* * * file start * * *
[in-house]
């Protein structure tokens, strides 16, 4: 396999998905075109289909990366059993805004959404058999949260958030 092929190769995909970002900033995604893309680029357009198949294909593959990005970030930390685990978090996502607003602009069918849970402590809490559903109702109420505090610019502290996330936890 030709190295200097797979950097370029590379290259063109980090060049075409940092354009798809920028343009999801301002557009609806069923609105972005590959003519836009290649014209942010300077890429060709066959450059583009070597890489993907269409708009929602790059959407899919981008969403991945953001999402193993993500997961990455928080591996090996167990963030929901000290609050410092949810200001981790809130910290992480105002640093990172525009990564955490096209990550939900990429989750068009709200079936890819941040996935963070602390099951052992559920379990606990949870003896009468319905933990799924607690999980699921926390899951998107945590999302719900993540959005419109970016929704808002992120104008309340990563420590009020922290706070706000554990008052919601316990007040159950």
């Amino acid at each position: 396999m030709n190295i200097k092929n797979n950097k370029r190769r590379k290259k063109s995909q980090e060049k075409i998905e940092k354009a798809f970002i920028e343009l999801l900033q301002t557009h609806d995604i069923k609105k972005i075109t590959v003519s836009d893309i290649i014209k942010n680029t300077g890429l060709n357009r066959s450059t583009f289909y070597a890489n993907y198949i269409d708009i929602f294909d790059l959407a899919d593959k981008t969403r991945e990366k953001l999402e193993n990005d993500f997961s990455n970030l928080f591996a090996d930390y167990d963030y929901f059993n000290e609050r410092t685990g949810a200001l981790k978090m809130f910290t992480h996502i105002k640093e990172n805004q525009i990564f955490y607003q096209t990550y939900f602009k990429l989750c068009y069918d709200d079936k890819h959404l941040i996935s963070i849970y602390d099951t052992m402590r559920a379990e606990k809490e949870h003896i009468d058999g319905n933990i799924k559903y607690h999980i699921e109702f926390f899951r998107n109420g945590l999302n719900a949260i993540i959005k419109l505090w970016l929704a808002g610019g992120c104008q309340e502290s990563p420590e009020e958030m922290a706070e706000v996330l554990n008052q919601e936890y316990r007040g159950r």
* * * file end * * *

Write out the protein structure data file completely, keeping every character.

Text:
[in-house]
């Protein structure tokens, strides 16, 4: 396999998905075109289909990366059993805004959404058999949260958030 092929190769995909970002900033995604893309680029357009198949294909593959990005970030930390685990978090996502607003602009069918849970402590809490559903109702109420505090610019502290996330936890 030709190295200097797979950097370029590379290259063109980090060049075409940092354009798809920028343009999801301002557009609806069923609105972005590959003519836009290649014209942010300077890429060709066959450059583009070597890489993907269409708009929602790059959407899919981008969403991945953001999402193993993500997961990455928080591996090996167990963030929901000290609050410092949810200001981790809130910290992480105002640093990172525009990564955490096209990550939900990429989750068009709200079936890819941040996935963070602390099951052992559920379990606990949870003896009468319905933990799924607690999980699921926390899951998107945590999302719900993540959005419109970016929704808002992120104008309340990563420590009020922290706070706000554990008052919601316990007040159950």
């Amino acid at each position: 396999m030709n190295i200097k092929n797979n950097k370029r190769r590379k290259k063109s995909q980090e060049k075409i998905e940092k354009a798809f970002i920028e343009l999801l900033q301002t557009h609806d995604i069923k609105k972005i075109t590959v003519s836009d893309i290649i014209k942010n680029t300077g890429l060709n357009r066959s450059t583009f289909y070597a890489n993907y198949i269409d708009i929602f294909d790059l959407a899919d593959k981008t969403r991945e990366k953001l999402e193993n990005d993500f997961s990455n970030l928080f591996a090996d930390y167990d963030y929901f059993n000290e609050r410092t685990g949810a200001l981790k978090m809130f910290t992480h996502i105002k640093e990172n805004q525009i990564f955490y607003q096209t990550y939900f602009k990429l989750c068009y069918d709200d079936k890819h959404l941040i996935s963070i849970y602390d099951t052992m402590r559920a379990e606990k809490e949870h003896i009468d058999g319905n933990i799924k559903y607690h999980i699921e109702f926390f899951r998107n109420g945590l999302n719900a949260i993540i959005k419109l505090w970016l929704a808002g610019g992120c104008q309340e502290s990563p420590e009020e958030m922290a706070e706000v996330l554990n008052q919601e936890y316990r007040g159950r």